|Reactivity||Human Mouse Rat|
|Storage buffer||10 mM sodium HEPES (pH 7.5), 150 mM NaCl, 100 µg/ml BSA, 50% glycerol and less than 0.02% sodium azide.|
|Storage||Store at –20°C.|
1. Aspirate media from cultures and Wash the cells with 1X PBS. 2. Lyse cells by adding 1X SDS sample buffer and transfer the extract to a microcentrifuge tube. Keep onice. 3. Sonicate for 10–15 sec to complete cell lysis and shear DNA. 4. Heat a 20 µl sample to 95–100°C for 5 min, then cool on ice. 5. Centrifuge for 5 min (with Microcentrifuge). 6. Load appropriate volumes of samples onto SDS-PAGE gel (loading quantity of protein sample depends on the concentration of extracted proteins). NOTE: At the same time, please load the pre-stained molecular weight markers to determine molecular weights and verify electrotransfer. 7. Electrotransfer to nitrocellulose/PVDF membrane.
Membrane Blocking and Antibody Incubations
1. (Optional) After transfer, wash the transferred membrane with TBS for 5 min at room temperature. 2. Incubate the membrane in the blocking buffer for 1 hr at room temperature. 3. Wash three times for 5 min each with TBST.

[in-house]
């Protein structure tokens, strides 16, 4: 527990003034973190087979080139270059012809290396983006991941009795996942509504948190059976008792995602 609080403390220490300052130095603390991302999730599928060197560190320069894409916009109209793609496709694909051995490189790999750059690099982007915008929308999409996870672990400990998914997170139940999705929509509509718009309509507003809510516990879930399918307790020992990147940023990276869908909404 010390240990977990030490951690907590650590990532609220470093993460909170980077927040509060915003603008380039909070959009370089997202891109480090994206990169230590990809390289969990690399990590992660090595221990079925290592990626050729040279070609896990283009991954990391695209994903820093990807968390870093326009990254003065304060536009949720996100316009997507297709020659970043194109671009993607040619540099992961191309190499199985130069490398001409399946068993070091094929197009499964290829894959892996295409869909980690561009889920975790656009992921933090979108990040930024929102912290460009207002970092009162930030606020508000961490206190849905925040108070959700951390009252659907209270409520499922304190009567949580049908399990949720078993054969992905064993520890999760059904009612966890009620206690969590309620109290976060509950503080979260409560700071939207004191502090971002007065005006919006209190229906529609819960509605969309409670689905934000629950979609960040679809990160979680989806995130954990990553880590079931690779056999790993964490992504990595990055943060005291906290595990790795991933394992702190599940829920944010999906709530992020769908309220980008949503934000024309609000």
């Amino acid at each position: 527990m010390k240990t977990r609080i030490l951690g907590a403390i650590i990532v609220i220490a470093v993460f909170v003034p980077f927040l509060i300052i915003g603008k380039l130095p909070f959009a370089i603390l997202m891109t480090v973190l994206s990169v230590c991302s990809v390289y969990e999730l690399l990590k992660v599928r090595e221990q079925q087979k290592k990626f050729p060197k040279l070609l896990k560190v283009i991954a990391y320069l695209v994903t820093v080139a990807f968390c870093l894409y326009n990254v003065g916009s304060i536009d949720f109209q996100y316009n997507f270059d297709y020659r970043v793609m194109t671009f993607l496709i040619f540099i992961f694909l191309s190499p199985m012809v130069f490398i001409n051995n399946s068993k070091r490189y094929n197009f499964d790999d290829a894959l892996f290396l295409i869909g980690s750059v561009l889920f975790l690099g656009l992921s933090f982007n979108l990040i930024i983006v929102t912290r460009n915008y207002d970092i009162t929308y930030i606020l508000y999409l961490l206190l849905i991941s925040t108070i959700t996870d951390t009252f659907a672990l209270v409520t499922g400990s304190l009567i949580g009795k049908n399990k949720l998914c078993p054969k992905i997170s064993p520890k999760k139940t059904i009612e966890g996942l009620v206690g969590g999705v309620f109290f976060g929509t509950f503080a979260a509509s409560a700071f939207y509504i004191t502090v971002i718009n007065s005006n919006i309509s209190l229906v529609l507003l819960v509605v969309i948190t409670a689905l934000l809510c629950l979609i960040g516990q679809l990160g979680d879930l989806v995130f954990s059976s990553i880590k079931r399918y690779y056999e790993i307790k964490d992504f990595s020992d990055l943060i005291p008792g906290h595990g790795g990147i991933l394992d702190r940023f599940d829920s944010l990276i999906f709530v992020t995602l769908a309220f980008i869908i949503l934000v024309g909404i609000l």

b. Antibodies Incubation
1. Incubate membrane and primary antibody (at the appropriate dilution and diluent recommended) in a primary antibody dilution buffer with gentle agitation overnight at 4°C. 2. Wash three times for 5 min each with TBST. 3. Incubate membrane with an appropriate second antibodydissolved in the blocking buffer with gentle agitation for 1 hr at room temperature. 4. Wash three times for 5 min each with TBST. 5. Proceed with detection.
Detection of Proteins
1. After antibodies incubation, Wash membrane three times for 5 minutes in TBST. 2. PrepareECL Reagent (or other chromogenic agents/substrate according to your second antibody). Mix well. 3. Incubate substrate with membrane for 1 minute, remove excess solution (membrane remains wet), wrap in plastic and expose to X-ray film.
|Specificity||STIM1 Rabbit Recombinant mAb detects endogenous level of total STIM1.|
|Background||Stromal interaction molecules (STIM) were identified as the endoplasmic-reticulum (ER) Ca2+ sensor controlling store-operated Ca2+ entry (SOCE) and Ca2+-release-activated Ca2+ (CRAC) channels in non-excitable cells. STIM1 is predominantly located in the ER, the main intracellular Ca2+ store. The ER-resident STIM1 controls Orai function by activating these channels upon ER Ca2+-store depletion. While the role of SOCE is well established in T cells and other non-excitable cells, it is becoming clear that SOCE may play a very important role in skeletal-muscle physiology, ranging from roles in development, differentiation, contractile function and resistance against fatigue. STIM1 plays a central role in these processes by controlling SOCE channels, like Orai1 and/or TRPCs in a rapid and highly regulated fashion.|